Requisite Odell Beckham Jr. Highlight of the Week
Loser: Andy Reid’s Mind Games
Rodger Sherman: The Chiefs started Sunday in the driver’s seat for the AFC West title and in contention for a first-round bye in the playoffs. They ended Sunday with a 19–17 loss and a decidedly less rosy outlook — the Raiders’ win over the Chargers dropped them to a game back in the division. And it was thanks in large part to a coaching decision by Andy Reid. He called timeout with five seconds left in an attempt to ice Titans kicker Ryan Succop as he attempted a 53-yard game-winning field goal. It didn’t work: The timeout wiped out a miss by Succop and allowed him another shot — which he hit.
There aren’t that many ways that a dude on the sidelines can single-handedly change a win to a loss, but Reid pulled it off.
Basically any analysis of the evidence shows that icing has a negligible effect on kickers. The philosophy behind it is that the extra time might cause a kicker to overthink things. But when kickers miss, it’s most often the result of a mechanical breakdown, not nerves. And the chance of a mechanical breakdown happening on a kick after a timeout is about as good as their chance of one on a regular kick.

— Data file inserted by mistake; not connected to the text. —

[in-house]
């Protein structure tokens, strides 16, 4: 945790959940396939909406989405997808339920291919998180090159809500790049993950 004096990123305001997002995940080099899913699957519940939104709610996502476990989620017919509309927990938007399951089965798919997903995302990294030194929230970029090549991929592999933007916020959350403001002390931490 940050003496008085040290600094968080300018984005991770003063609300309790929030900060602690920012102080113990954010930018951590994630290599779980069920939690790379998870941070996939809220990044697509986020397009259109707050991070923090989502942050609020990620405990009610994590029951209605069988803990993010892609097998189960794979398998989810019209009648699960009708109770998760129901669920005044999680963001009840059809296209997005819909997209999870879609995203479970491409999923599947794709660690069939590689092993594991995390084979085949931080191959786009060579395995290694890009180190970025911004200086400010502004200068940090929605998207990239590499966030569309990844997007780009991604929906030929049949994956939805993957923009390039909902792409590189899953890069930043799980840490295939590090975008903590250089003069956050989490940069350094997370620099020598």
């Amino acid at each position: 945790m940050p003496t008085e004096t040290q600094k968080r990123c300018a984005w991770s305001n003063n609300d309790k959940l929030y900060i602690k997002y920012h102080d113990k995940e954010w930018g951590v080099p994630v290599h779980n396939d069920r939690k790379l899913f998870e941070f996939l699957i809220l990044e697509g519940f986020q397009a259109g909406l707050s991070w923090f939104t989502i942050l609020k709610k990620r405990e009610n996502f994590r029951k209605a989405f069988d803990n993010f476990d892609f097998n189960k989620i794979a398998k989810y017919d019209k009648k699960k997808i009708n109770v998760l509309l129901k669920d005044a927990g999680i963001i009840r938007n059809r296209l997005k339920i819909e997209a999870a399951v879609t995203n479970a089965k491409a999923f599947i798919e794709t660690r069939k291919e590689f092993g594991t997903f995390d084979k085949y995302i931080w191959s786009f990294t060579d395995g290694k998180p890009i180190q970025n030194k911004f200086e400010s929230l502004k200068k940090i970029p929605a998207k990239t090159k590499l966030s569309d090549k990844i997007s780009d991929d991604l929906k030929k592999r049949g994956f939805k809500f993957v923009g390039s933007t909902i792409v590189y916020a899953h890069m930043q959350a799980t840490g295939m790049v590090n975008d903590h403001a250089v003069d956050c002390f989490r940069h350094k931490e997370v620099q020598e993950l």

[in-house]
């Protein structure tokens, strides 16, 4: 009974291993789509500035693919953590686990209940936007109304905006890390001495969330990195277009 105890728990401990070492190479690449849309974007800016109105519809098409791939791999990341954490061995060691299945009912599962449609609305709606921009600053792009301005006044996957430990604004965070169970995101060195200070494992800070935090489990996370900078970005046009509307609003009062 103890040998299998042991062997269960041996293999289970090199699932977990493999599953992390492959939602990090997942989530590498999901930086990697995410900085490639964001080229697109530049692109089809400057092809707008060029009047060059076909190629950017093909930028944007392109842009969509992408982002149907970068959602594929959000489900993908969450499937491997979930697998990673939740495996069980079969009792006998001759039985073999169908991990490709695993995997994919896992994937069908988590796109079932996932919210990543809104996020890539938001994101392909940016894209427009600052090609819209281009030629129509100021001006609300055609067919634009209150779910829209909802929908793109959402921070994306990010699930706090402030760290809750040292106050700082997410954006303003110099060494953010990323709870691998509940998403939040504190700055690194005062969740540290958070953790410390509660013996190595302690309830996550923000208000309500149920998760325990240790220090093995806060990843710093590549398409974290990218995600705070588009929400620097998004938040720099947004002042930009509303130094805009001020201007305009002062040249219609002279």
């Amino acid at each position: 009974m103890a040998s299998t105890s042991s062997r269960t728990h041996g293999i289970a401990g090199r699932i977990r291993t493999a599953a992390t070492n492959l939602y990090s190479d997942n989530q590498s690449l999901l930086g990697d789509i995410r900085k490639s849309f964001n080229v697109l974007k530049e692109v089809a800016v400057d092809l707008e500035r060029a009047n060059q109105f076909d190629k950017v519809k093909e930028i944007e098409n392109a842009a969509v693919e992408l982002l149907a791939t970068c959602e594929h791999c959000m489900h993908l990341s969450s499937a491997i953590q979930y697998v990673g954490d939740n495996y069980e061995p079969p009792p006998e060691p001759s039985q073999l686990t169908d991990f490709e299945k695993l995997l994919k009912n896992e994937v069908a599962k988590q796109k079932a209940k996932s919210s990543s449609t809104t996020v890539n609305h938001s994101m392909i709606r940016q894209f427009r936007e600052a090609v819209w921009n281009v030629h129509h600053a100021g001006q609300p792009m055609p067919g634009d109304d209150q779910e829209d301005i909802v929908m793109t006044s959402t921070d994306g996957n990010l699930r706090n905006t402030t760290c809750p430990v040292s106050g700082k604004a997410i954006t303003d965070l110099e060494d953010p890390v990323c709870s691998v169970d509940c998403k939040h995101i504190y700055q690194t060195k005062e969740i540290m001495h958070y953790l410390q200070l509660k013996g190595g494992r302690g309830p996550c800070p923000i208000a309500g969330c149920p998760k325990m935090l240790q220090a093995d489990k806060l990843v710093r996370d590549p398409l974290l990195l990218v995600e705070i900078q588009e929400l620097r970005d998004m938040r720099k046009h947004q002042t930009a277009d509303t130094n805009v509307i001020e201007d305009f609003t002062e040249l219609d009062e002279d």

But coaches will continue to ice kickers. It has the potential to swing games and make the coach look like a sly master of minds in the process. But just as often, we’ll get a Reid scenario, where a coach individually causes his team to lose. His perfectly random decision cost his team a very important game that they could have won — and would have won — if not for his interruption.
Loser: Brock Osweiler